What Initially Attracted Me To Medicine
Growing up, I loved learning and looking into further details about things around me. A core value I was raised around was being helpful and making a positive difference to others in my community and that led me to focusing on a career in the health science field, which I knew held very rewarding roles that would constantly keep me busy helping the people around me.
What led me to set my sights on becoming a doctor was the idea of being able to learn a wide range of topics and be the connecting link between health services that patients could fall back on and refer to.
I think that the people who make the best and most successful doctors are the ones with their hearts and intentions in the right place. The number of years dedicated to studying medicine and the countless hours of work that need to be put in is all proof of the commitment required to pursue a career in medicine.
My Medicine Application Process
I decided to pursue undergrad med because I knew that I wanted to dive head first into the world of medicine and I couldn’t wait to begin. At the start of Year 11, I had the intention of keeping my options open to doing medicine in Australia or Singapore and decided to do Chemistry and Physics in year 12 because it was a requirement to do more than one science in order to apply for medicine in Singapore.
However, in the end I decided to focus on pursuing medicine in Australia and dropped Physics to focus on my other ATAR subjects. Most universities in Australia offering undergraduate medicine seemed to have Chemistry and Math Methods as prerequisites, but the application processes varied amongst the different universities.
Most simply required a form to be filled out and approved by my year coordinator and a few required additional short answer responses to various questions regarding my views on health and my passions. I sat the UCAT in Year 12 and based on that score and my predicted ATAR, I was offered a few interviews at the various universities I had applied to across Australia, which was really lucky!
My Interview Experience
The universities I interviewed with had similar formats in that they used Multiple Mini Interviews (MMIs). Honestly, I found this slightly nerve-wracking because I had no idea the types of questions I was going to be asked. Each university had a very different style of questions. Some were very focused on my own personal thoughts and my experiences while others adopted a more roleplay scenario where I had to explain how I would respond to a situation.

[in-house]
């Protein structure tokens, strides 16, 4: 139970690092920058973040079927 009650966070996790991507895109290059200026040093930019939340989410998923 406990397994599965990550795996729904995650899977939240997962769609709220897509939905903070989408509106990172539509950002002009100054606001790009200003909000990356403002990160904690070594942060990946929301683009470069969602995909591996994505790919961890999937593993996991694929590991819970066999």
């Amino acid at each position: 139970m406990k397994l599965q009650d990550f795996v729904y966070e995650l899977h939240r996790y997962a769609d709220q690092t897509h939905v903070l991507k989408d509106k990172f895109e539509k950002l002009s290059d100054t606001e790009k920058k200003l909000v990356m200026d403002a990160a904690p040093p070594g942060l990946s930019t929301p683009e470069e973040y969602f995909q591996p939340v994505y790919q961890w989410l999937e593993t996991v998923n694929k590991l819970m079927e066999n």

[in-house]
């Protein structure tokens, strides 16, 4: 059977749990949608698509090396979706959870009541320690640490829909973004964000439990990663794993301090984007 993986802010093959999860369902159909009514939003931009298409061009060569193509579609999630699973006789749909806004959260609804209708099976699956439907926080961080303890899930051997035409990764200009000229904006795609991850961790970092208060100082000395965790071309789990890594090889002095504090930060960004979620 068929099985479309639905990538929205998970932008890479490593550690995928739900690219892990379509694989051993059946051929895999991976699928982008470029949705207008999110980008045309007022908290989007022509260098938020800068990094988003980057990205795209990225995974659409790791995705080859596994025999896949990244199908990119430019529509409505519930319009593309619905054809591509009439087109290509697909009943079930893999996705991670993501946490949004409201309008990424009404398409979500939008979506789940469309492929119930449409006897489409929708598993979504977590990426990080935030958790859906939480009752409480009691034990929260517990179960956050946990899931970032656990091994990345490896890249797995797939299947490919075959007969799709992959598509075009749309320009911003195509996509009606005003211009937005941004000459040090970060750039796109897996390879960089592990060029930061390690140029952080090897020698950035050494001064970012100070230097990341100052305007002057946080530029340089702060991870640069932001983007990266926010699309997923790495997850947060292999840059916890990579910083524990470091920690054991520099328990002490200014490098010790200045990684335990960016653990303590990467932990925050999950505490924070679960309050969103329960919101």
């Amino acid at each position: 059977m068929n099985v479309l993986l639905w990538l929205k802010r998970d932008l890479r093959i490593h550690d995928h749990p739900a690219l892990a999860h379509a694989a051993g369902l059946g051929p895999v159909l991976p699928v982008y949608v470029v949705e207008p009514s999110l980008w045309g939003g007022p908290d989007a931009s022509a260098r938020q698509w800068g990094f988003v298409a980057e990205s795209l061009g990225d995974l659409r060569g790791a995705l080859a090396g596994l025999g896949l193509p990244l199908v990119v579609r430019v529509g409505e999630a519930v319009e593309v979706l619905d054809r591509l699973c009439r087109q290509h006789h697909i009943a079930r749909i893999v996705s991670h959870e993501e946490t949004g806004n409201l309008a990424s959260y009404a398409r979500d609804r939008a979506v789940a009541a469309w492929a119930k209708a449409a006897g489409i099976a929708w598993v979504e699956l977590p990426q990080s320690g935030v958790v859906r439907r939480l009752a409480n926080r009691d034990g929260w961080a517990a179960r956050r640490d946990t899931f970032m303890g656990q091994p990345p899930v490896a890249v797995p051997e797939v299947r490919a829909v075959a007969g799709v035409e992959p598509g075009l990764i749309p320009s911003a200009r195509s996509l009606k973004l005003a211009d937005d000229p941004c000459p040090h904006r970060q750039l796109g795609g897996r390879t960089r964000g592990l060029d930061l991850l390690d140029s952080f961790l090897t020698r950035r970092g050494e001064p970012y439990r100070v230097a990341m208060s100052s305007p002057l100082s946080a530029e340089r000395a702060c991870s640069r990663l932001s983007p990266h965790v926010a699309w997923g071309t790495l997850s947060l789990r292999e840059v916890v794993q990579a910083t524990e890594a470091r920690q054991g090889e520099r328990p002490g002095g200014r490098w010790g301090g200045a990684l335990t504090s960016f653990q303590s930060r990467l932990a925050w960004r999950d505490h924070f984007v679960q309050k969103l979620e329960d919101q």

Personally I preferred the latter style of interview because I thought that I was able to better demonstrate my qualities rather than awkwardly try to convince the interviewer with my words that I had these qualities.
Studying Medicine Is Difficult
Studying undergrad med is just as difficult as I thought it would be, if not more difficult but I love the challenge. I think that it’s a true battle of perseverance and hard work but I absolutely love that I am learning something every day. It is a never ending learning experience that keeps me on my toes and in awe of the miracle that is the inner workings of the human body.
Some Med Application Tips To Share
Looking back on my journey to medicine, I think that a crucial understanding to have of the process is what exactly each step is asking of you and how you can deliver what they are looking for.
Essentially there are three components to getting into undergrad med in Australia - the UCAT, the ATAR, and the interview. The UCAT is testing various thinking methods and the ability to process in a short amount of time. The ATAR required for medicine reflects your determination and perseverance. Lastly, The interview is a demonstration of your personal strengths and qualities and your ability to communicate them to someone in front of you.
Recognising this and then finding a way to ensure you can deliver on the day in my opinion is the key to getting into med.
Where To From Here?
This article is unlike our conventional informative blogs and instead highlights personal struggles and emotions that influence one's journey to becoming a doctor. We trust that you could gain some insights from this experience and implement it in your life to build a successful medical journey.
Make sure to check out our latest guides titled 'How to apply for undergraduate medicine in Australia?' and 'What is GEMSAS?' The information within these guides are highly detailed and can help you with your medical application process.